The site of the apocalypse is not spatial, but temporal, and right now it is in Miami. Every December, clouds of glowering collectors stumble onto and through each other, fingering abstract paintings and driving rented Lambos. Perversely, beyond the work of certain depraved dealers, conniving collectors, and the substandard artists that many of them choose to support (or ruin, depending on your point of view), there is also an abundance of good things to be found in this year’s Art Basel Miami Beach, especially if you strain your eyes away from the remarkably dreadful Christian Rosas, Israel Lunds, Ned Venas, et al.

My first interesting encounter was with New York gallery James Fuentes’s small but charming booth, which contains a large sculpture titled The Boat Book (2014) by Alison Knowles. It is an oversized wood-and-found-object structure loosely mimicking the form of a seven-foot-tall book (with a spine and pages), and displays an assortment of various nautical objects and images. Knowles has long been under-recognized in the artworld—her 1960s food-making and eating performances far predated those of Rikrit Tiravanija, yet she is infrequently mentioned in the same breath. Fittingly, it is not surprising, though slightly disappointing, to see Knowles’s work outside of a more established venue, but heartening nonetheless to see a smaller, younger gallery take a chance on it.

Another daringly underrated artist with a solo booth is Jack Early at New York’s Fergus McCaffrey. Showing large, colorful oil paintings of buff men, bean-bag sculptures of grumpy women, and a strangely American phonograph sculpture titled Jack Early's Lifestory in Just Under 20 Minutes (2014), Early’s star is gradually recuperating, albeit at a snail’s pace compared to his former partner-in-crime Rob Pruitt. The work feels patriotic—at around 20 minutes, it’s the average length of an American reality TV show episode.

Of the younger artists who seem to be doing something new, Ajay Kurian at New York’s 47 Canal is showing curious trash-can sculptures/elegies whose content is poetic and whose form is brusquely clean. One of them, Without polish (Care) (2014), has a sad frog sitting on it—a strangely heartbreaking moment. Also notable are Van Hanos’s sometimes gloomy and always unsettling figurative oil paintings at Berlin’s Tanya Leighton Gallery. Hanos is making challenging work that exists outside of the stagnant waters of process-based abstraction, and for that he should be watched carefully.

One of the blue-chip mainstays doing nice things is London’s Sadie Coles HQ, showing, among other works, Urs Fischer’s large sculptural installation (Small Rain, 2014). Fischer’s piece is a multitude of hanging, windswept, six-inch ceramic raindrops and clay couch-like shapes, deteriorating as if they were being pummeled by the rain. Playful and dark, the work exemplifies the type of daring that Fischer is known for. Another historied gallery, Galerie Buchholz (in Cologne and Berlin) is showing a collection of wonderful work by Richard Hawkins, Wolfgang Tillmans, Thomas Houseago, and Nairy Baghramian, though none of these artists’ work seems especially new—just more of the same stuff for which we already appreciate them.

Mexico City’s kurimanzutto has a nice grouping of work by Allora & Calzadilla, which seems to have the fair’s most thematically appropriate work: palm trees standing tall on large, printed canvases. They look good, and feel gritty, and their pairing with strange, industrial-looking figure-eight tubes seems right. Greene Naftali, New York, gets points, too, for having the sole representation of recent Hugo Boss Prize winner Paul Chan, whose blob-like book stand holding his catalogue raisonné of book paintings, the New New Testament (2014), was in their booth. Also at Greene Naftali are several works by Lutz Bacher, straddling the line between fabrication and insanity. Another standout is Sam Pulitzer’s bizarre sculptures at Real Fine Arts, New York. Trading between high production value and apparent refuse, Pulitzer’s works seem to be made by maddened machines; the nice, expensive-looking objects are good policy for an art fair. Working in a similar vein is Sean Raspet, whose wall of mysterious vats of fluid at Berlin’s Société ties with Pulitzer for weirdest dogmatic lo-fi sci-fi sculpture at the fair.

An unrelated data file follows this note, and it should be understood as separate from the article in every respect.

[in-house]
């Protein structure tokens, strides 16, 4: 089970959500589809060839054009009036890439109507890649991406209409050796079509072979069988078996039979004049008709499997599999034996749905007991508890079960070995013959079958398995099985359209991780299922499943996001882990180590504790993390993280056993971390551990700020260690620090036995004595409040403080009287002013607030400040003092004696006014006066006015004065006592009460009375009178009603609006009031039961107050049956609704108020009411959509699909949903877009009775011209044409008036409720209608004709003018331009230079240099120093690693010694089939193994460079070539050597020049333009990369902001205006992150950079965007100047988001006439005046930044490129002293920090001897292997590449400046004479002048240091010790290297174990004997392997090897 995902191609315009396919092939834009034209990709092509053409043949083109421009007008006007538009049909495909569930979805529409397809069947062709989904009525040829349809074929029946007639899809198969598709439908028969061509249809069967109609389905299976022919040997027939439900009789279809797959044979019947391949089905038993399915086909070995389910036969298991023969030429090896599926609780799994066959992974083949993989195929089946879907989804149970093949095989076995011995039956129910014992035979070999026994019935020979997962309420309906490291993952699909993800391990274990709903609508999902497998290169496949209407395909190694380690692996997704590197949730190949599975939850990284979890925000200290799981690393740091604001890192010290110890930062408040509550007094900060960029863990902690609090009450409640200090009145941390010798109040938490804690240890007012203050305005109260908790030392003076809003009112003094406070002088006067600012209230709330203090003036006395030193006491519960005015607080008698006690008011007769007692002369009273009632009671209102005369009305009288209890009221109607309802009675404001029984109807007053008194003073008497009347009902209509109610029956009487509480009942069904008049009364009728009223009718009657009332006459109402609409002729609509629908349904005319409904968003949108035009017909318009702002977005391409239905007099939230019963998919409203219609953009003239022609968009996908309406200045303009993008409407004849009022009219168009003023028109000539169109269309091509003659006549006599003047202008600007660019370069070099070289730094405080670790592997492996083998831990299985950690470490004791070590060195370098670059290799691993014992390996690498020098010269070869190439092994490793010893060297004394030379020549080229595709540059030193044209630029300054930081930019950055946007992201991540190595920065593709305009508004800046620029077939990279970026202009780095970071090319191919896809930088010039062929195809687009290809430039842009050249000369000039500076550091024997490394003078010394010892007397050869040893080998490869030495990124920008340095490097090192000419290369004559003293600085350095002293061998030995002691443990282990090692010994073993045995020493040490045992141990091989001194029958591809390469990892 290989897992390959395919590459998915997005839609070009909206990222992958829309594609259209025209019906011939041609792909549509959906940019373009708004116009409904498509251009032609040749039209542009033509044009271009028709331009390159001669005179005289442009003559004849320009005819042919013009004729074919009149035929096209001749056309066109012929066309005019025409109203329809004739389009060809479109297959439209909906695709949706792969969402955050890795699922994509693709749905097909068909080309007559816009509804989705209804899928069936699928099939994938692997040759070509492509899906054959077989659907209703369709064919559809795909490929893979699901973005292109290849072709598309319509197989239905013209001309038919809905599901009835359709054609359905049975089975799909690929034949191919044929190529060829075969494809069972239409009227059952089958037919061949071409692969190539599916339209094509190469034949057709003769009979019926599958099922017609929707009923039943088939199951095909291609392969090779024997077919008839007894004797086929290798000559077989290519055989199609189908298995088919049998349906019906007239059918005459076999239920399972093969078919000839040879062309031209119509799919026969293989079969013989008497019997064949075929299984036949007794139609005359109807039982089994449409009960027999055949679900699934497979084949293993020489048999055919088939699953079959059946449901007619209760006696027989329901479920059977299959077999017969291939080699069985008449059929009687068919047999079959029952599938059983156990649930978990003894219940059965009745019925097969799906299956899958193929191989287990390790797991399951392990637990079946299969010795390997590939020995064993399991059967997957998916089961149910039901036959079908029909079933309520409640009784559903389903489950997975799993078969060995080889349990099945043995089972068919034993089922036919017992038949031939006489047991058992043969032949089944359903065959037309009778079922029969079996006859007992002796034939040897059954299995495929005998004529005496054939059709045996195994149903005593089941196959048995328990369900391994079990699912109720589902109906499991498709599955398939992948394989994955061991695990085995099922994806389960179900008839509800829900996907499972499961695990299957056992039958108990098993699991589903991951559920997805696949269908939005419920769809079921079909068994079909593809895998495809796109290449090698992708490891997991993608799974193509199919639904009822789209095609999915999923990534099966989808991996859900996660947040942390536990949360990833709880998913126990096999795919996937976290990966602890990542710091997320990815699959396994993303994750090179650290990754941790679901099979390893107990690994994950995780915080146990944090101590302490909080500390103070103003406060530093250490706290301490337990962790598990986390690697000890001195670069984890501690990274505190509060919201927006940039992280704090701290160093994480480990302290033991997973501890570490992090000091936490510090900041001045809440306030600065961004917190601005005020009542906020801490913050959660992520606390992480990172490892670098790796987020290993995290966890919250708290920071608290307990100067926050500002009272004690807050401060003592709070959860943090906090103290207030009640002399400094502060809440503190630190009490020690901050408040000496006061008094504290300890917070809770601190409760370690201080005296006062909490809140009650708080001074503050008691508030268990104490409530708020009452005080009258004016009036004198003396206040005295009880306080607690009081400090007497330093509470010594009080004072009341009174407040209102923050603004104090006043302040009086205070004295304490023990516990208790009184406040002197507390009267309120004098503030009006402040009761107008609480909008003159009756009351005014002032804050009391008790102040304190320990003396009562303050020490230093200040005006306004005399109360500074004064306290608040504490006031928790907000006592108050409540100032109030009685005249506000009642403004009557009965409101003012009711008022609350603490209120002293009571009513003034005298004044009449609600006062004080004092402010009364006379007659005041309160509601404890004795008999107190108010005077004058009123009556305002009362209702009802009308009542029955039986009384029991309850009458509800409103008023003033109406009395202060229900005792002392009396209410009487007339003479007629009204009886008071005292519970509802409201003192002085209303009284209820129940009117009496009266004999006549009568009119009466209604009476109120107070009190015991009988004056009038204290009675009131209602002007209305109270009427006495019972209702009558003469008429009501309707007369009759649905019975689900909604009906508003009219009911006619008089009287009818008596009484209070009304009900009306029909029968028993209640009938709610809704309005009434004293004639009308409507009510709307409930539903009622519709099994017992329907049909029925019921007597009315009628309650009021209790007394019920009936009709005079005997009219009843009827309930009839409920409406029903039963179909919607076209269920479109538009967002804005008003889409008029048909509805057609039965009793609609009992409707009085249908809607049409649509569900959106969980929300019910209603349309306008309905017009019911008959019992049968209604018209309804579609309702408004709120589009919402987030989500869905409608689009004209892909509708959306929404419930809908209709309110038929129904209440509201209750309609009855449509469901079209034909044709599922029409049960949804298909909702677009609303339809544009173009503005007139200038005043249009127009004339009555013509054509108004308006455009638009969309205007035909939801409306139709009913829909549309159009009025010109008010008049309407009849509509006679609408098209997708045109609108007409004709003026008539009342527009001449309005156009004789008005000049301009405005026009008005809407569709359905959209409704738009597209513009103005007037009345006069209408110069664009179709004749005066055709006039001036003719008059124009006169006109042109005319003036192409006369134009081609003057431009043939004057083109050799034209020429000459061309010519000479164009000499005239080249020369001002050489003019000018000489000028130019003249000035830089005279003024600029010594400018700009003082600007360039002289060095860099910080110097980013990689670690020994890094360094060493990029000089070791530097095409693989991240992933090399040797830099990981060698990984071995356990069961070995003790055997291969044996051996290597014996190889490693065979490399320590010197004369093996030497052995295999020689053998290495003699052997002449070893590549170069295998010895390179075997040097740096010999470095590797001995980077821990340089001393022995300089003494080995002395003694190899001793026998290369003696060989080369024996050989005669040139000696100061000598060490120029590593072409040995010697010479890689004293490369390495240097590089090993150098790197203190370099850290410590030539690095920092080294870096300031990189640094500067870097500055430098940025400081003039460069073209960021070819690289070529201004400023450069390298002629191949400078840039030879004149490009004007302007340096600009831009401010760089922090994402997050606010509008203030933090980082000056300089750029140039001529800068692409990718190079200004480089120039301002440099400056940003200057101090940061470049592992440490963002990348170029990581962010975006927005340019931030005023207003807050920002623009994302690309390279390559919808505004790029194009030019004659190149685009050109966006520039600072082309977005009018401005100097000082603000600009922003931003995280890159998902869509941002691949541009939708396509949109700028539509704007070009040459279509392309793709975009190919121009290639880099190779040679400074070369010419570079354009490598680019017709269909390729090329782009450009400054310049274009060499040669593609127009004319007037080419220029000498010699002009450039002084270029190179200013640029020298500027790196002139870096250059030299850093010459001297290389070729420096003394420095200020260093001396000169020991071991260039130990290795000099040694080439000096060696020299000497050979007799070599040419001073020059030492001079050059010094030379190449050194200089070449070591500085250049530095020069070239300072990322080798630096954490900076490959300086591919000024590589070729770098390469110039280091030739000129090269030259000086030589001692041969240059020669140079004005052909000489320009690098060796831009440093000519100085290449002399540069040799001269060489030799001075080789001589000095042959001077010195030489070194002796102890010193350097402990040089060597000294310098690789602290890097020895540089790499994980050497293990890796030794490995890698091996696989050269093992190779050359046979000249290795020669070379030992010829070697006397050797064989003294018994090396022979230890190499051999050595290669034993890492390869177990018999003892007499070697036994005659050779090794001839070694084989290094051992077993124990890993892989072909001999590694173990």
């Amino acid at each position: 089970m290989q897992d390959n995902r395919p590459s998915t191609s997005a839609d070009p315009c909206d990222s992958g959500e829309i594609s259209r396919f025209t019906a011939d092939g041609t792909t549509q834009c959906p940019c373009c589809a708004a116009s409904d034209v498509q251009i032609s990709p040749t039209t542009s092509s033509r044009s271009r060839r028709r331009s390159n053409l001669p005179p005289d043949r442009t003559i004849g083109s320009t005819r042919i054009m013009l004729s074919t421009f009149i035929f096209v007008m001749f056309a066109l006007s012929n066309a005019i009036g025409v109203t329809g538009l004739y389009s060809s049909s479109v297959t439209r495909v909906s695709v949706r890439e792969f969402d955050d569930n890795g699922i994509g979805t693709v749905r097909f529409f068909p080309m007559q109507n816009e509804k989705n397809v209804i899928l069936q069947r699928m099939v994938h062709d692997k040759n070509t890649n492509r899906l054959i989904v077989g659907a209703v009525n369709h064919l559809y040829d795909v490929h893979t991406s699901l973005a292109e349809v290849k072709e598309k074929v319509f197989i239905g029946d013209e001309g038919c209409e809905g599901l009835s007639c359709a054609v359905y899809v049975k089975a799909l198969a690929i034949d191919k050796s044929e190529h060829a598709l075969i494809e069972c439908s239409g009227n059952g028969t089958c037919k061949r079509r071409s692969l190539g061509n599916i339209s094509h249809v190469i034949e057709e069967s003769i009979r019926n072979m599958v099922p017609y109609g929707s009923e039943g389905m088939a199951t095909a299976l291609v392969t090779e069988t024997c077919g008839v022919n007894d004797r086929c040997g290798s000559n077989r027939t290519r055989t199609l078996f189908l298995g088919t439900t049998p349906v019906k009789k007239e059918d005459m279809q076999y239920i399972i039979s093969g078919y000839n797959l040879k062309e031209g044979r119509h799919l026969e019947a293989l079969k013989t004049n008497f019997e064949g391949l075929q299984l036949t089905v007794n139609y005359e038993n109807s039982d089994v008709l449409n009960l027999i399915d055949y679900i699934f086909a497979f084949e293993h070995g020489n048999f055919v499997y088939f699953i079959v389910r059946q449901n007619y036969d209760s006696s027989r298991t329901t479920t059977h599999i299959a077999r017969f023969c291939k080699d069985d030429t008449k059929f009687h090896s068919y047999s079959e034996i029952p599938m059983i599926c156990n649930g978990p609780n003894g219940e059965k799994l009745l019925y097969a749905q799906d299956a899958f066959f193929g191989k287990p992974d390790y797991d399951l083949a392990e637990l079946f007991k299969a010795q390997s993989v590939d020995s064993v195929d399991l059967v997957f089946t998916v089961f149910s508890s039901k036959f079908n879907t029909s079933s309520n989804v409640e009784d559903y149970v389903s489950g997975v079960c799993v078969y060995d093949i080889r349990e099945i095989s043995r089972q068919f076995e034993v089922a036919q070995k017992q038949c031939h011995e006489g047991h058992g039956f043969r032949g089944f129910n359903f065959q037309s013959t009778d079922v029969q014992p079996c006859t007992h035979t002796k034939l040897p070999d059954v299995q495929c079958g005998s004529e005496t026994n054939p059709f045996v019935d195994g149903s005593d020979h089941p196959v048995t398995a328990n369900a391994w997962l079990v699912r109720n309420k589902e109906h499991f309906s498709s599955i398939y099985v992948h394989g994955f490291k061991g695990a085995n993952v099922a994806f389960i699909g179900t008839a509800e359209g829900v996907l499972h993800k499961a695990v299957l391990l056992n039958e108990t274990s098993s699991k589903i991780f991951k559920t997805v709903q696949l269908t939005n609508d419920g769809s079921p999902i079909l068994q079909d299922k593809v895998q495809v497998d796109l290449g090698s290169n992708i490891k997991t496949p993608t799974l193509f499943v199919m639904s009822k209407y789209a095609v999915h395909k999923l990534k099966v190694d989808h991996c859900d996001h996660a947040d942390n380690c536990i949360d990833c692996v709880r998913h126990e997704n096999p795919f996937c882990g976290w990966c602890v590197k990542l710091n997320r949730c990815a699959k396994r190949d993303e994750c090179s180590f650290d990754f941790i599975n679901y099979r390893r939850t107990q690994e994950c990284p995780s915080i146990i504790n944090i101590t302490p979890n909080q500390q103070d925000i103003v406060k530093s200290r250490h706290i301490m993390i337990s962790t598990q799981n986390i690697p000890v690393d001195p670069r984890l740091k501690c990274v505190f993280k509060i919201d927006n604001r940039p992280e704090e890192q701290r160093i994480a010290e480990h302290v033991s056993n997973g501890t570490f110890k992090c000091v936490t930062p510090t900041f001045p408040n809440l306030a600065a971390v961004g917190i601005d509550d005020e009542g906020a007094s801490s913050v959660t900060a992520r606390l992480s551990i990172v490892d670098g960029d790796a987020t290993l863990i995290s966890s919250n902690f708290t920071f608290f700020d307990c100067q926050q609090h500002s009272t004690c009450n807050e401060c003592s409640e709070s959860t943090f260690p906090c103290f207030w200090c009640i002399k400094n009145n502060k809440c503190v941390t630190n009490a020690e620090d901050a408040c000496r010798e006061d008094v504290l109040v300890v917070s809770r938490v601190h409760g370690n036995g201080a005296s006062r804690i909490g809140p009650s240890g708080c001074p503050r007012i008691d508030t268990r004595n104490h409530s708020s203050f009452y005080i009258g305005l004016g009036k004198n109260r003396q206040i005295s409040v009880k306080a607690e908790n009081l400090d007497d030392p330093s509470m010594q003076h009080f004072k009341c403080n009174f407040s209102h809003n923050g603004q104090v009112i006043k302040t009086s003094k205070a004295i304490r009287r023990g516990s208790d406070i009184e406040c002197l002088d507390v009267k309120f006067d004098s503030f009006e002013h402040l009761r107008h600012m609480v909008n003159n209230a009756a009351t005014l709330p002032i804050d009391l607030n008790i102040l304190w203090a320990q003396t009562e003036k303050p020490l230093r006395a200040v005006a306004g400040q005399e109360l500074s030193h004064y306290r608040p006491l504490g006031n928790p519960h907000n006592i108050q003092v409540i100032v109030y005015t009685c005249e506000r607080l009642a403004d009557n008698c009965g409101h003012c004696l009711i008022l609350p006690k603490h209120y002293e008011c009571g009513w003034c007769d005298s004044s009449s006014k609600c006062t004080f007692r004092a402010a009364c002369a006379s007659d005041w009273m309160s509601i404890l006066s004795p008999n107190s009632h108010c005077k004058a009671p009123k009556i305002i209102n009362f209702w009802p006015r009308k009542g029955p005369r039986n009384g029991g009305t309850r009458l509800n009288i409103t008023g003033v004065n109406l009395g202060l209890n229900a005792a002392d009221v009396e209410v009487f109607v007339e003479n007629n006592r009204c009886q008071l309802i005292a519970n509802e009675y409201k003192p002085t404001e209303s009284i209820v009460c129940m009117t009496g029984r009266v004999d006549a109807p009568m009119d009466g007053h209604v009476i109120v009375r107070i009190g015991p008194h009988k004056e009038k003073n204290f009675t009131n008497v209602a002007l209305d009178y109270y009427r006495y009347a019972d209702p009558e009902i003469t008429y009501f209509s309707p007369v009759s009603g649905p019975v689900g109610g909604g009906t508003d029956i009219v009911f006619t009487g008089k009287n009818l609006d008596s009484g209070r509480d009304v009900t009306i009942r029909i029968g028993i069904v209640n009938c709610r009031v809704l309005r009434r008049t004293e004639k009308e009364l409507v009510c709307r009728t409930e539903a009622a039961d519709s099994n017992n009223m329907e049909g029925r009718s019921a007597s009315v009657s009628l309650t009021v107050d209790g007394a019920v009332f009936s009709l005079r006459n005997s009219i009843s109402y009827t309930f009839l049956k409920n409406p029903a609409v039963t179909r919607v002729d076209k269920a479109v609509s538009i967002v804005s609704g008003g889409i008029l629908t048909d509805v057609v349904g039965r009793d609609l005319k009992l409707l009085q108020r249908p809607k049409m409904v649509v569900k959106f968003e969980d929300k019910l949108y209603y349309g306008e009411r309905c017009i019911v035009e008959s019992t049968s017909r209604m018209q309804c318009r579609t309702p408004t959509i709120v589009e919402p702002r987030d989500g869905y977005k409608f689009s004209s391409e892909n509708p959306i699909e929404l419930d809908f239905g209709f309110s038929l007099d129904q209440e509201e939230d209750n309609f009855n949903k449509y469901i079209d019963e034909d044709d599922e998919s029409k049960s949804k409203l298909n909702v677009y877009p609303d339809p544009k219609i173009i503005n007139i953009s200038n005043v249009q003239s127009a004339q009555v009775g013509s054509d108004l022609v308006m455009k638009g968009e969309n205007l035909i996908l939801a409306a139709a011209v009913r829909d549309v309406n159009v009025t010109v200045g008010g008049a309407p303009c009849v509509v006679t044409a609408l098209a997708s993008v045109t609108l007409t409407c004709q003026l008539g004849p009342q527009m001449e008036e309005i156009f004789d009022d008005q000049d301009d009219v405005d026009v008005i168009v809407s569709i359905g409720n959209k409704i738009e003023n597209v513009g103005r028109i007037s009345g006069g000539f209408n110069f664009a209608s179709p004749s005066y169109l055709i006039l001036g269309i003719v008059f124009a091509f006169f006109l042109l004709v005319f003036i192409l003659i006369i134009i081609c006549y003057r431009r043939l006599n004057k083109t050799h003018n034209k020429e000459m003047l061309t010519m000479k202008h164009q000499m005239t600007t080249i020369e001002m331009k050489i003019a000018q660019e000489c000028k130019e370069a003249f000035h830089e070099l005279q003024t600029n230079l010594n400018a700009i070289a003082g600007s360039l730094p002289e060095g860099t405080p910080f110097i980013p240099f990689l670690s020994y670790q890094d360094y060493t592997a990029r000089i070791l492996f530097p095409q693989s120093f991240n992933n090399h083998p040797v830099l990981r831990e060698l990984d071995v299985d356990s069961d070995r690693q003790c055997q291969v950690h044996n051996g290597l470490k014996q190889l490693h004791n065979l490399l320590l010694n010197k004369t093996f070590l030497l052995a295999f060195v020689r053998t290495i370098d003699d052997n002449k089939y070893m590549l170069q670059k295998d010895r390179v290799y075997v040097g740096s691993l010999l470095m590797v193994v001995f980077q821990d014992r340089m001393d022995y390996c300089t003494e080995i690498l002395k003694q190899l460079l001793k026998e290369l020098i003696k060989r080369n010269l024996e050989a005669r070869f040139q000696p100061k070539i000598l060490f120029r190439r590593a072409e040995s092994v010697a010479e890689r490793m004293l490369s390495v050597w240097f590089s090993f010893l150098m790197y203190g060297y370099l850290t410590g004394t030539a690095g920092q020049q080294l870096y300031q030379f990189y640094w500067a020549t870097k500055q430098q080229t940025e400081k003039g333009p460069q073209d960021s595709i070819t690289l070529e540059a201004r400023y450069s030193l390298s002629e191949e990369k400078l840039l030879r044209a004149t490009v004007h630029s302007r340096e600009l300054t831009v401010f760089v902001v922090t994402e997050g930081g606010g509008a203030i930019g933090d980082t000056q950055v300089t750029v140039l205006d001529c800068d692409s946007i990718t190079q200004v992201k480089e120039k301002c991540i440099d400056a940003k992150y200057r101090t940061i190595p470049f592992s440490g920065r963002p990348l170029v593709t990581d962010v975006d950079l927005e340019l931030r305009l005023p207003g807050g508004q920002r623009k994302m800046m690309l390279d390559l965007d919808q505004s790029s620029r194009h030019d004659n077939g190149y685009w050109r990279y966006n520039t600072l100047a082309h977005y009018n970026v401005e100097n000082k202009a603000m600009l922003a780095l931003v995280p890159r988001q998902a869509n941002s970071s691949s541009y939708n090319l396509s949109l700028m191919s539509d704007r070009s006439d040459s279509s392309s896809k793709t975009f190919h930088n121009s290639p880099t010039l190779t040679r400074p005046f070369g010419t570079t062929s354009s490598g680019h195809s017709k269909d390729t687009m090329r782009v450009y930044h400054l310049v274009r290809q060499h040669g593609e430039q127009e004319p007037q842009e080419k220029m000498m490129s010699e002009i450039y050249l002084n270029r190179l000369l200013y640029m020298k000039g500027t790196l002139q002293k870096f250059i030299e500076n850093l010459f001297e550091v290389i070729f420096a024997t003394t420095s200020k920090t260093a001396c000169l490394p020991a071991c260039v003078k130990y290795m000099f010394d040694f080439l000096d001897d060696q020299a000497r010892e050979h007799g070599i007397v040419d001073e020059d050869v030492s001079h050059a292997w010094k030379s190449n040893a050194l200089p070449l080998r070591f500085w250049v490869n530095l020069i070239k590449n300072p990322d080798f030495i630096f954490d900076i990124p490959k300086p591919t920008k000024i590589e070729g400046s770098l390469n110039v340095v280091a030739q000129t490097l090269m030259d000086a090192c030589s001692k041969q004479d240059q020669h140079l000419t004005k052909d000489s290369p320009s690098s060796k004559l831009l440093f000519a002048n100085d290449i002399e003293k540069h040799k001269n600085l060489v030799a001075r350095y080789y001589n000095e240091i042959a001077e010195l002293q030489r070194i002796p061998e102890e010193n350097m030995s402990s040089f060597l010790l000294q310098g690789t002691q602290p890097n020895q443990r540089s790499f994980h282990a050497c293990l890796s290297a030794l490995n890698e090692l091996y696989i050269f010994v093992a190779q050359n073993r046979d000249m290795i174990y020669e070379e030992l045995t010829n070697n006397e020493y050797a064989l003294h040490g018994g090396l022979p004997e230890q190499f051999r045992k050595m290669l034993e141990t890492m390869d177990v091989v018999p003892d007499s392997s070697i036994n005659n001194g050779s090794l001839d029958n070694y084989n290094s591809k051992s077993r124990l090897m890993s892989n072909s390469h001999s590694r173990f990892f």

Given the artist’s lack of representation in galleries and museums, it was quite a surprise to bump into a manifold of works by the late Italian sculptor par excellence Fausto Melotti (1901­–1986) at Galería Elvira González, Madrid. The plasters, bronzes, and various other metals and paints have both surreal and arte povera leanings. Melotti’s fabulous inventions were so dreamily produced that they have absolute kinship with those of very few artists; the works of Enrico David, however, on view at New York’s Michael Werner, are an exception. This is especially true of David’s sculpture Metamorophice (2014), which acts like a surreal diorama for a terrifyingly unwinnable chessboard. One of the few galleries that retains a boutique feel, as opposed to the department-store vibe of the other blue-chips, Michael Werner has an impressive lineup, including a smart inkjet and airbrushed canvas by Michael Williams, several sculptures by James Lee Byars, and some good, old-fashioned paintings by Per Kirkeby, A.R. Penck, and Aaron Curry.

The phenomenon of Art Basel Miami Beach serves the art market well, offering fair-goers the perfect balance between attention and distraction. Luring its viewers into a numbed parade of “high culture,” it keeps reminders of political realities both inside and outside the art world at bay. Miami is simultaneously the site of the apocalypse and its prevarication.